19. 19. News Media Sensitive To:• Advertisers• Government• Powerful Interests• Competitors
  20. 20. News Media Bias Toward• Novel• Bizarre• Sensational• OddGreat social problems typically areembedded in day-to-day “normal”activities
  21. 21. Dominant and Dissenting Views• Dig deeper to find what may be unpleasant to the majority• Dissenting views may or may not be correct• Balance mainstream and dissenting views• Insights can be gained from conflicting world views
  22. 22. Image of the Enemy• “We” are trustworthy, peace-loving, honorable, and humanitarian; “They” are treacherous, warlike, and cruel• Germans & Japanese – Enemies during WWII – Allies after WWII• Russians – Allies during WWII – Enemies after WWII• Iraq – During war with Iran – After invasion of Kuwait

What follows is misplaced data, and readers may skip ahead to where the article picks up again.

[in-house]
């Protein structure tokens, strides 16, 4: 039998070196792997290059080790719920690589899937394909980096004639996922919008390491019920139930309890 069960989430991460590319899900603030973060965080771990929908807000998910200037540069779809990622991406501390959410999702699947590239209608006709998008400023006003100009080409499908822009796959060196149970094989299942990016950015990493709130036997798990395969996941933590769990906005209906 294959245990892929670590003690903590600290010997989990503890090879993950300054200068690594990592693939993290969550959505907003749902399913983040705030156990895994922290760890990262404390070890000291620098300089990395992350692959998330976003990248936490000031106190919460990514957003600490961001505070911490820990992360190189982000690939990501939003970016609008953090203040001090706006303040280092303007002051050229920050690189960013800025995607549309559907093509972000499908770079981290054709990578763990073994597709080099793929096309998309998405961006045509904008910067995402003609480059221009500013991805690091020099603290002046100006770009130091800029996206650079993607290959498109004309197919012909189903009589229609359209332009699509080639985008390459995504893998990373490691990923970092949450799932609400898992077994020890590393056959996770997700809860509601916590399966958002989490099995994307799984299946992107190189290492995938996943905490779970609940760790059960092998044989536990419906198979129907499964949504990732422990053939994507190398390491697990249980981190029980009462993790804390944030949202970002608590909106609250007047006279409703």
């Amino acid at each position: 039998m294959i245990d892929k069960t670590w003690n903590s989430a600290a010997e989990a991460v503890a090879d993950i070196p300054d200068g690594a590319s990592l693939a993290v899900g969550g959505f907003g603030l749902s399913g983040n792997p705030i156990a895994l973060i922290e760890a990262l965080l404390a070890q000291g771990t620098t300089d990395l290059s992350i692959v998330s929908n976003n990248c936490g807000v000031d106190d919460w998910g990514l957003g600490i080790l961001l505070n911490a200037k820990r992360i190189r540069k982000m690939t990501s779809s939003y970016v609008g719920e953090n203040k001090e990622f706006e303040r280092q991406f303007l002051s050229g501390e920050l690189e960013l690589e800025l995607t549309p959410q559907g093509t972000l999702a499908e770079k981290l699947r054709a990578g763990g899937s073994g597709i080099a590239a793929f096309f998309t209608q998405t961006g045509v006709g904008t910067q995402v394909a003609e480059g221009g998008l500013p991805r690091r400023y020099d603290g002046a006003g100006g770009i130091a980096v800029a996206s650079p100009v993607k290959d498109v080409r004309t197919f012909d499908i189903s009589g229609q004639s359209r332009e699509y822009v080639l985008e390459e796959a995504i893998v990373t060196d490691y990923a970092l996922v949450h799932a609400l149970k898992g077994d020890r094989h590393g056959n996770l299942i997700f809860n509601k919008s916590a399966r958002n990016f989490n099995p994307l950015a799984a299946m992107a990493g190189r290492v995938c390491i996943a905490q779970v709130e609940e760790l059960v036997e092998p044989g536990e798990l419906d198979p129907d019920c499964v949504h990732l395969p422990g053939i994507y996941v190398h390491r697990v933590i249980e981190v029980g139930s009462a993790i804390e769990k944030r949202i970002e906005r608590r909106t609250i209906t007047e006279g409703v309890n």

23. 23. Challenging Questions to Encourage Critical Thinking• Do respected countries in the world consider the U.S. a danger to world peace?• Is the U.S. responsible for the deaths of more than half a million civilians in Iraq?• Is the U.S. government violating international law by setting up assassination teams to kill persons they suspect are enemies?• Is the hard-line criminalization of drug addiction leading to unconscionable injustices in sentencing and an unmanageable and overly costly prison system?
  24. 24. Definitions (pp. 41-46)• Critical thinking• Egocentricity• Ethnocentricity• Fair-mindedness• Intellectual autonomy• Intellectual empathy• Intellectual humility• Intellectual integrity
  25. 25. Definitions (continued)• Intellectual discipline• Intellectual perseverance• Intellectual perseverance• Intellectual sense of justice• Multilogical• Point of View (Perspective)• Self-deception• Sociocentricity
  26. 26. Summary• No culture lives up to the image it projects of itself• Most U.S. consumers self-image as defenders of human rights, individual freedom, democratic values, and social justice is unquestionably justified.• Most do not seek out dissenting stories• Higher patriotism is possible through constructive criticism helping the nation become more of what it has promised to be